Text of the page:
For those who don't know, 12 Tone Equal Temperament (12TET) simply means that, for a given frequency $f$, each step between $f$ and $2f$ can be written as $2^{k/12}f$, where $k$ denotes the $k$th step from $f$. In music, these notes are usually denoted as $$\lbrace C,C\#,D,D\#,E,F,F\#,G,G\#,A,A\#,B\rbrace$$Let us call this set $S$. I will define a "scale" to be a nonempty subset of $S$.

My First Thought Process

Taking $S$ as the above set, how many scales can be formed?

My logic is given the set

$\lbrace 1,2,3,4 \rbrace$

Then possible subsets are

$\lbrace 1,2,3,4\rbrace$

$\lbrace 1,2,3\rbrace$

$\lbrace 1,2,4\rbrace$

$\lbrace 1,3,4\rbrace$

$\lbrace 2,3,4\rbrace$

$\lbrace 1,2\rbrace$

$\lbrace 1,3\rbrace$

$\lbrace 1,4\rbrace$

$\lbrace 2,3\rbrace$

$\lbrace 2,4\rbrace$

$\lbrace 3,4\rbrace$

$\lbrace 1\rbrace$

$\lbrace 2\rbrace$

$\lbrace 3\rbrace$

$\lbrace 4\rbrace$

$\lbrace \emptyset \rbrace$

$1 + 4 + 6 + 4 + 1$

So for 12 members, I would get $2^{12}=4096$.

My Question:

What other mathematical ways are there to come to this number $4096$ besides the binomial theorem? Specifically, why might your particular method be interesting from a musical standpoint?


The musical scale A minor (A, B, C, D, E, F, G, A) is generally considered different from the scale C major (C, D, E, F, G, A, B, C). In fact the same notes make seven different scales: major (Ionian), minor (Aeolian), Dorian, Phrygian, Lydian, Mixolydian, and Locrian, depending on which note is considered the first note in the scale.

Your method counts these as only one scale.

If you want to consider only scales that start at C, however, in order to avoid the problem of counting different scales on the same notes, then it does not seem right to count sets that do not contain C; for how can a scale start at a note that is not in the scale? In that case you have exactly $2^{11} = 2048$ possible scales, depending on which of the $11$ other notes between C and the next higher C are in the scale.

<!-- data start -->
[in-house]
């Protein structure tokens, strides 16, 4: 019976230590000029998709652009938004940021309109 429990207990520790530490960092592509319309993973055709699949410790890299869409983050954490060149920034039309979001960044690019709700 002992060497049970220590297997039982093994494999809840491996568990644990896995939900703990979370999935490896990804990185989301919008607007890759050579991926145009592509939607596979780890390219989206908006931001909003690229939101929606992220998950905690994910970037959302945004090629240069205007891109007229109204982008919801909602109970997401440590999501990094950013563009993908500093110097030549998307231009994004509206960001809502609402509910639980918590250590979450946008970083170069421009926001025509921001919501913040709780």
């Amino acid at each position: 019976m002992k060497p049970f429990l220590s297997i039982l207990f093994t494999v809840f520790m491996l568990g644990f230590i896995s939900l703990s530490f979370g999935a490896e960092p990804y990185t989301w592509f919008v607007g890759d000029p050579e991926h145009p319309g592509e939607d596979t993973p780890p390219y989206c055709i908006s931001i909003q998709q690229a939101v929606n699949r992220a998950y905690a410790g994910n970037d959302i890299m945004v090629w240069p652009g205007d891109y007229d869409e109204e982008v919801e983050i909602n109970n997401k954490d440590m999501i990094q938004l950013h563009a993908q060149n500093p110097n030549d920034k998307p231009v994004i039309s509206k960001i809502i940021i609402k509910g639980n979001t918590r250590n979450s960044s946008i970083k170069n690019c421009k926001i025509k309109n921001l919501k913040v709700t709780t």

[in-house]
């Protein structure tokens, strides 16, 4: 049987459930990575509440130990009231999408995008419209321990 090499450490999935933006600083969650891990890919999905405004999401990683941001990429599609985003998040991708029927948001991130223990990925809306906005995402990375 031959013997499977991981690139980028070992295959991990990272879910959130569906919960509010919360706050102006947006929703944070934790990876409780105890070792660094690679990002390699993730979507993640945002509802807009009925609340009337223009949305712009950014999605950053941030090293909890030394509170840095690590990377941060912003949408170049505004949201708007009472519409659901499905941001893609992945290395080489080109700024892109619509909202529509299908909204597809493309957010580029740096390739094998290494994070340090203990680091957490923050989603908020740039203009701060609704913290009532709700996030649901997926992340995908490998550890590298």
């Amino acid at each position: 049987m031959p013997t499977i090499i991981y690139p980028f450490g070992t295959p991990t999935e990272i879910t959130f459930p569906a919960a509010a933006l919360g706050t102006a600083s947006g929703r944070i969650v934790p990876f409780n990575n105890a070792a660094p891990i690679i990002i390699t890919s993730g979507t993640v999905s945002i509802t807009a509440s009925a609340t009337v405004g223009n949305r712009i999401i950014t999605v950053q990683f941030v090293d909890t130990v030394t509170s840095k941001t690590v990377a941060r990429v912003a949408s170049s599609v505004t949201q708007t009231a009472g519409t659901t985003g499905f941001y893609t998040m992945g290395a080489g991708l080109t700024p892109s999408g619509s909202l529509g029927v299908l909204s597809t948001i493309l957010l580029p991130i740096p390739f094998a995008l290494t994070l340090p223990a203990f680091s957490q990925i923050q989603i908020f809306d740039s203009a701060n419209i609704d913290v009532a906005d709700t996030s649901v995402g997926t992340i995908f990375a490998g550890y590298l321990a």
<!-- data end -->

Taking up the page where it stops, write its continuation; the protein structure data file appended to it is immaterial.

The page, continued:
And that is not considering scales (such as the melodic minor) that are played differently when the frequencies are rising than when they are falling.

  • $\begingroup$ @David Good observation. The whole point of equal temperament was to enable transposition, so starting somewhere other than the first note but using the same pattern of intervals doesn’t really give you a different scale (claims about how different keys feel different notwithstanding). However, I disagree with you in one regard: the OQ’s method does consider A minor as different from C major because the pattern of intervals is different, i.e., they select different sets of 7 notes from the available 12. $\endgroup$ – amd Sep 27 '15 at 17:48
  • 1
    $\begingroup$ @amd One question is whether C (in OP's set notation) represents the tonic of the scale or a specific frequency. I interpreted it as frequency. Whether A minor is really different from C minor is then a matter of whether it's "the same scale, transposed" or whether you are practicing playing it on an instrument. (We agree that OP's method already counted C minor.) I mentioned A minor only to point out that this is an ambiguity to be resolved; I then resolved it by counting only scales that start at C. $\endgroup$ – David K Sep 27 '15 at 19:10

The 2048 can be reduced to 351 distinct scale shapes if you're prepared to accept David K's reduction to scales having at least one 'start' note (e.g. his C) which takes it to 2048, and then also consider the 'modes' of any given k-sized scale as basically the same shape but starting on a different one of its k notes.

You then have 1 set with one note (and 11 notes) because there's really only one way to have a scale with only one note (or 11 notes, 12 with 1 left out) in it. It doesn't matter which 'key' they're in - they're the same scale 'type' (=shape). Similarly there are only 6 2-note (and, by the symmetry of omitting two notes, 10-note) scales because they are just a pair of notes with - successively - 1, 2, 3, 4, 5 and 6 semitones between them. Once you get to 7 semitones between them you're effectively the same 'shape' as a scale with 5 semitones between them (and so forth). The remaining scales may be counted as 19 (3-set/9-set), 43 (4-set/8-set), 66 (5-set/7-set) and 80 6-set. Thus 351 = 80 + 2*66 + 2*43 + 2*19 + 2*6 + 2*1 + 1 (that last 1 is the full chromatic 12-note set).

Oh, and Miles Davis's 'space between the notes' isn't the silence but the interval (in semitones).


You don't really need the Binomial Theorem to count subsets. When building a subset, you either include or exclude each element. For $n$ elements, that yields $2^n$ possibilities, less one for the empty set.

As for musical validity, that's outside of my brief and a subject for a different forum, I suspect. I would, however disagree with you about silence. As Miles Davis said, "Music is the space between the notes."

  • $\begingroup$ Binomial approach had a distinct advantage because each coefficient corresponds to the number of scales possible for a given number. So for example, there is 1 12note scale and 12 11 note scales, etc. So I think that reveals useful musical information. $\endgroup$ – Stan Shunpike Sep 27 '15 at 1:34
  • $\begingroup$ Perhaps so, but you asked for other ways to count the number of scales. $\endgroup$ – amd Sep 27 '15 at 17:41

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